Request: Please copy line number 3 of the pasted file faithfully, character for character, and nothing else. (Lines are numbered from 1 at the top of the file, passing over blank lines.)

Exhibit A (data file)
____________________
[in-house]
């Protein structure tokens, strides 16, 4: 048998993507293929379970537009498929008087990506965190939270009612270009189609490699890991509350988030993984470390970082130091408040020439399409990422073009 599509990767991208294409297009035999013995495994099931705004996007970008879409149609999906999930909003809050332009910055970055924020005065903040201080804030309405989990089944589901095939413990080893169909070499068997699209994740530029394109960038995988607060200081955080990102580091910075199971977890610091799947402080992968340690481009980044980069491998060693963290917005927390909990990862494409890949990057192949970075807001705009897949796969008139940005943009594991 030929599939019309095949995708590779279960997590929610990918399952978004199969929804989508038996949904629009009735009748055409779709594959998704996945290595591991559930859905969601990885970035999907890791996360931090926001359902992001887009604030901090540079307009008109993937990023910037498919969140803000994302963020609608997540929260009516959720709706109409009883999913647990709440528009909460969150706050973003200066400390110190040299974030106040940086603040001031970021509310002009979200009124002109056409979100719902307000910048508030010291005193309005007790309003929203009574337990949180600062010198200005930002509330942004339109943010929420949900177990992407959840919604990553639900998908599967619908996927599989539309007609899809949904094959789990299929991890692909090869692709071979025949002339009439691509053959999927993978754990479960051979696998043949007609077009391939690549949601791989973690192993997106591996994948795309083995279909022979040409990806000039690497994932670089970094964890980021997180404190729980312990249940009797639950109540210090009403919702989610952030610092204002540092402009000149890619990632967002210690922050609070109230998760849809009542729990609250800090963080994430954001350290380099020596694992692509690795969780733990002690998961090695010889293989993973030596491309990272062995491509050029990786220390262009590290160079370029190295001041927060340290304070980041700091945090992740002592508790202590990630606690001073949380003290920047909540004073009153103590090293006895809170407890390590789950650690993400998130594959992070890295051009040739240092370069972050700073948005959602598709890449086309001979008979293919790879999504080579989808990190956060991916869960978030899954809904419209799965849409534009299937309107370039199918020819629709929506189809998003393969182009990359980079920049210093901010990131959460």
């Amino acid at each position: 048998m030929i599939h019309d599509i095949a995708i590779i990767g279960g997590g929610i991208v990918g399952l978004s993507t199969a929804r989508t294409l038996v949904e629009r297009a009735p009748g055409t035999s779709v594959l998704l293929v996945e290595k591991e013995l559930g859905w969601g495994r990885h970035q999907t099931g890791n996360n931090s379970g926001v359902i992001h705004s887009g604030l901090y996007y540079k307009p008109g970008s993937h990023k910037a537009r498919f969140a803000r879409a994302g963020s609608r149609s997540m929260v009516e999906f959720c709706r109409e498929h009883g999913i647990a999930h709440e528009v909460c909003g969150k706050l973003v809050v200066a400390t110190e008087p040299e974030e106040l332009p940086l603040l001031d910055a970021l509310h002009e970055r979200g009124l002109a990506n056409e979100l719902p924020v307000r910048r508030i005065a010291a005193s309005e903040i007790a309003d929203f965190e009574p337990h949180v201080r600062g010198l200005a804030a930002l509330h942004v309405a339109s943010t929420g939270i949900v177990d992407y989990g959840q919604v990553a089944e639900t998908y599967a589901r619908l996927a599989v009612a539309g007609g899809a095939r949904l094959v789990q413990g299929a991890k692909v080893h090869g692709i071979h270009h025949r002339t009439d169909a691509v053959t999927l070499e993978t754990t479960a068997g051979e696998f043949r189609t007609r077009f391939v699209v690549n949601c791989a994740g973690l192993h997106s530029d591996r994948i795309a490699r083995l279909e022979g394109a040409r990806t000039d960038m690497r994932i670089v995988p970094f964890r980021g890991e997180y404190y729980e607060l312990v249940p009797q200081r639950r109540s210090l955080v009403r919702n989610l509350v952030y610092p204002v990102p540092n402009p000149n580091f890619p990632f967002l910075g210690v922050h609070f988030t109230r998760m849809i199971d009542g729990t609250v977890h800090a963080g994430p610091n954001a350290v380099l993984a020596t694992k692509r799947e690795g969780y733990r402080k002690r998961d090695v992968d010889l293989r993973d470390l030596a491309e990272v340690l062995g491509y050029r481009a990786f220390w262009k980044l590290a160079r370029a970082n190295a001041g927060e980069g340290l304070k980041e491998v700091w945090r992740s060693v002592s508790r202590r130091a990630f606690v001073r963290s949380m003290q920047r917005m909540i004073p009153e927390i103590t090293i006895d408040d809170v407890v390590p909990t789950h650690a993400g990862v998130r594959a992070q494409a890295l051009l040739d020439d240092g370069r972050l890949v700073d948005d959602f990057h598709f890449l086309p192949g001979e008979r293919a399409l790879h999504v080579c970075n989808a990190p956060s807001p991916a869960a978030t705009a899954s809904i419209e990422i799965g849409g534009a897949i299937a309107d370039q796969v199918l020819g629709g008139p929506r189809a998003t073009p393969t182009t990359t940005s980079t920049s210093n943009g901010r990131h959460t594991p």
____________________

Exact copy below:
């Amino acid at each position: 048998m030929i599939h019309d599509i095949a995708i590779i990767g279960g997590g929610i991208v990918g399952l978004s993507t199969a929804r989508t294409l038996v949904e629009r297009a009735p009748g055409t035999s779709v594959l998704l293929v996945e290595k591991e013995l559930g859905w969601g495994r990885h970035q999907t099931g890791n996360n931090s379970g926001v359902i992001h705004s887009g604030l901090y996007y540079k307009p008109g970008s993937h990023k910037a537009r498919f969140a803000r879409a994302g963020s609608r149609s997540m929260v009516e999906f959720c709706r109409e498929h009883g999913i647990a999930h709440e528009v909460c909003g969150k706050l973003v809050v200066a400390t110190e008087p040299e974030e106040l332009p940086l603040l001031d910055a970021l509310h002009e970055r979200g009124l002109a990506n056409e979100l719902p924020v307000r910048r508030i005065a010291a005193s309005e903040i007790a309003d929203f965190e009574p337990h949180v201080r600062g010198l200005a804030a930002l509330h942004v309405a339109s943010t929420g939270i949900v177990d992407y989990g959840q919604v990553a089944e639900t998908y599967a589901r619908l996927a599989v009612a539309g007609g899809a095939r949904l094959v789990q413990g299929a991890k692909v080893h090869g692709i071979h270009h025949r002339t009439d169909a691509v053959t999927l070499e993978t754990t479960a068997g051979e696998f043949r189609t007609r077009f391939v699209v690549n949601c791989a994740g973690l192993h997106s530029d591996r994948i795309a490699r083995l279909e022979g394109a040409r990806t000039d960038m690497r994932i670089v995988p970094f964890r980021g890991e997180y404190y729980e607060l312990v249940p009797q200081r639950r109540s210090l955080v009403r919702n989610l509350v952030y610092p204002v990102p540092n402009p000149n580091f890619p990632f967002l910075g210690v922050h609070f988030t109230r998760m849809i199971d009542g729990t609250v977890h800090a963080g994430p610091n954001a350290v380099l993984a020596t694992k692509r799947e690795g969780y733990r402080k002690r998961d090695v992968d010889l293989r993973d470390l030596a491309e990272v340690l062995g491509y050029r481009a990786f220390w262009k980044l590290a160079r370029a970082n190295a001041g927060e980069g340290l304070k980041e491998v700091w945090r992740s060693v002592s508790r202590r130091a990630f606690v001073r963290s949380m003290q920047r917005m909540i004073p009153e927390i103590t090293i006895d408040d809170v407890v390590p909990t789950h650690a993400g990862v998130r594959a992070q494409a890295l051009l040739d020439d240092g370069r972050l890949v700073d948005d959602f990057h598709f890449l086309p192949g001979e008979r293919a399409l790879h999504v080579c970075n989808a990190p956060s807001p991916a869960a978030t705009a899954s809904i419209e990422i799965g849409g534009a897949i299937a309107d370039q796969v199918l020819g629709g008139p929506r189809a998003t073009p393969t182009t990359t940005s980079t920049s210093n943009g901010r990131h959460t594991p």